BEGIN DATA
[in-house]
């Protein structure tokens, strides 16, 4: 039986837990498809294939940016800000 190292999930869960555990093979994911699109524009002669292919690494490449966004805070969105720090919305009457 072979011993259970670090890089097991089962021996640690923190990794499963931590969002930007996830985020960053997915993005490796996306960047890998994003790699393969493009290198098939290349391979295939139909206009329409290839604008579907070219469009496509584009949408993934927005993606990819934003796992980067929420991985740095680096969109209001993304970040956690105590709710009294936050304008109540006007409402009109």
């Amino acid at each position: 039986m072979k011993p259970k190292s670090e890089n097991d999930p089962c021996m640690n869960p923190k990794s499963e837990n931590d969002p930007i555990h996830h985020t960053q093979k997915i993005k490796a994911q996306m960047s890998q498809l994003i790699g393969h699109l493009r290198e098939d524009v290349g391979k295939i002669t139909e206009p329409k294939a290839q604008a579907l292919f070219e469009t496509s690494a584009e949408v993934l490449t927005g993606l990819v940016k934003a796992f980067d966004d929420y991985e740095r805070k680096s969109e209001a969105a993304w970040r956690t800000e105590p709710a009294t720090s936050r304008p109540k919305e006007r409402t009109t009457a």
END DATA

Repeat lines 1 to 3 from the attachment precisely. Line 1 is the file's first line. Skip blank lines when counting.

[in-house]
């Protein structure tokens, strides 16, 4: 039986837990498809294939940016800000 190292999930869960555990093979994911699109524009002669292919690494490449966004805070969105720090919305009457 072979011993259970670090890089097991089962021996640690923190990794499963931590969002930007996830985020960053997915993005490796996306960047890998994003790699393969493009290198098939290349391979295939139909206009329409290839604008579907070219469009496509584009949408993934927005993606990819934003796992980067929420991985740095680096969109209001993304970040956690105590709710009294936050304008109540006007409402009109």
């Amino acid at each position: 039986m072979k011993p259970k190292s670090e890089n097991d999930p089962c021996m640690n869960p923190k990794s499963e837990n931590d969002p930007i555990h996830h985020t960053q093979k997915i993005k490796a994911q996306m960047s890998q498809l994003i790699g393969h699109l493009r290198e098939d524009v290349g391979k295939i002669t139909e206009p329409k294939a290839q604008a579907l292919f070219e469009t496509s690494a584009e949408v993934l490449t927005g993606l990819v940016k934003a796992f980067d966004d929420y991985e740095r805070k680096s969109e209001a969105a993304w970040r956690t800000e105590p709710a009294t720090s936050r304008p109540k919305e006007r409402t009109t009457a």